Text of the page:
Dan Gurney again won the Motor Trend 500 to start 1964, but the Ford XLs ran into trouble at Daytona. Chrysler Corporation brought back its fabled hemi V-8 for the race. It wasn't a production item, but that didn't seem to bother NASCAR.
Ford cried foul. If Chrysler could run the hemi, Ford should be allowed to race its experimental overhead-cam 427. NASCAR said no, but the existing 427 could be tweaked with a high-rise manifold and a higher rev limit. Ford quickly attended to both, and was not at a big disadvantage on the shorter tracks.
The hemis stole the show, winning the Daytona 500, the World 600 at Charlotte, North Carolina, and finishing 1-2-3 at the Darlington 500. Yet in a convincing display of what "Total Performance" was all about, Ford ended up winning 30 of the 62 scheduled events to tie the all-time record for single-season victories set by Pontiac in 1961.
Dodge had 14 wins in all, Plymouth 12. Mercury, which scored only five, abandoned its NASCAR effort at the end of the season after notching just six victories in two years.
Politics prevailed in 1965. NASCAR said the hemi-stockers now had to be full-size. Chrysler walked out, only to come back at mid-season when its intermediates were allowed in short-track events. Nevertheless, the MoPar camp's first win didn't come until Ford had reeled off 32 straight victories. Ford went on to take 48 out of the 55 events on the card, a record never equaled before or since.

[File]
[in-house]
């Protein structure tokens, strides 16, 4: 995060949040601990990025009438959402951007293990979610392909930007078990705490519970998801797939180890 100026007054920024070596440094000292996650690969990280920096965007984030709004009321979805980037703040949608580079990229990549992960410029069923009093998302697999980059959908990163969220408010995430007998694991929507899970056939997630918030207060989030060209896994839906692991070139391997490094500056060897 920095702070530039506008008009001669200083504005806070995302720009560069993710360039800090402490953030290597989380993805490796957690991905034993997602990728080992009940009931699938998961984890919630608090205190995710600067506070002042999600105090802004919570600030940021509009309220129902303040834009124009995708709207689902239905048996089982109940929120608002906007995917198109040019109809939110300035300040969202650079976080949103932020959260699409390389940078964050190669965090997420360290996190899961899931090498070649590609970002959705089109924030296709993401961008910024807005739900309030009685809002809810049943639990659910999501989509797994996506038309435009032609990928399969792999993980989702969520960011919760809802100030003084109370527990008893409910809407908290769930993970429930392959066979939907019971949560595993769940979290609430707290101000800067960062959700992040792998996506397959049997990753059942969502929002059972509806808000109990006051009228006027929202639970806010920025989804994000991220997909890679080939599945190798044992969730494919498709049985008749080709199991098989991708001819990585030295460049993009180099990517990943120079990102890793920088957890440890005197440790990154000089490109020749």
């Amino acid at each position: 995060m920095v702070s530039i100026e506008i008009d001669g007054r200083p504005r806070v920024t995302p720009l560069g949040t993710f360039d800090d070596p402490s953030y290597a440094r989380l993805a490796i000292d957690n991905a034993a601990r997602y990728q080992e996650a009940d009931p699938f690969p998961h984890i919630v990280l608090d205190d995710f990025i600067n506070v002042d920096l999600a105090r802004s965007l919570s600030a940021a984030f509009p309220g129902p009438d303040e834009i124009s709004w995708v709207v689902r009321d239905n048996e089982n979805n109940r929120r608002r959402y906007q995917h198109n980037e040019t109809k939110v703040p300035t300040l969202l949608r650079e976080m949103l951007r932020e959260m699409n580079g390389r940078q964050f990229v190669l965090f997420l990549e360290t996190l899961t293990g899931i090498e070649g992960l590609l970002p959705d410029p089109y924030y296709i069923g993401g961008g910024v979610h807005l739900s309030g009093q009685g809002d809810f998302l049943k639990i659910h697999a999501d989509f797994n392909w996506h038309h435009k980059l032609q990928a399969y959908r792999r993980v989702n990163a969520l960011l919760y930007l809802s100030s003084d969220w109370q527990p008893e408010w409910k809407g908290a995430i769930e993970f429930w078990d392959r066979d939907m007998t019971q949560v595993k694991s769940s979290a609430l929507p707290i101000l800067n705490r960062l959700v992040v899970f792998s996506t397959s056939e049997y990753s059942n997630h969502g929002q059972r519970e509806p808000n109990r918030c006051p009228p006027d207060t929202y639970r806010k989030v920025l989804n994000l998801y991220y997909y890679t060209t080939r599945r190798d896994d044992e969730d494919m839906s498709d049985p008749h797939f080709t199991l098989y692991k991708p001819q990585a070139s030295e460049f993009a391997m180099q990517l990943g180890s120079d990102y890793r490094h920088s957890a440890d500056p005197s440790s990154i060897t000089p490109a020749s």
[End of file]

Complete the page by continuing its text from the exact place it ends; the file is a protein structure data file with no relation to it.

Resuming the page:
The 1966 campaign marked the end of an era. NASCAR finally approved Ford's ohc 427 engine, provided some extra weight was added to the cars that ran it. Ford, feeling this move left it uncompetitive, pulled its factory teams in April, which left the field wide open to the MoPars.
But while they were away, several Ford teams experimented with the Fairlane, which was fully redesigned for 1966 and could now easily accept a big-block engine. Ford relented in the fall and sent its teams back into the fray. Not surprisingly, many of them returned with Fairlanes instead of Galaxies.
By the start of the 1967 season, all the factory squads were running the quicker intermediates, thus ringing down the curtain on the big Fords' NASCAR career.
Find specifications for the 1962-1970 Ford XL in our final section.
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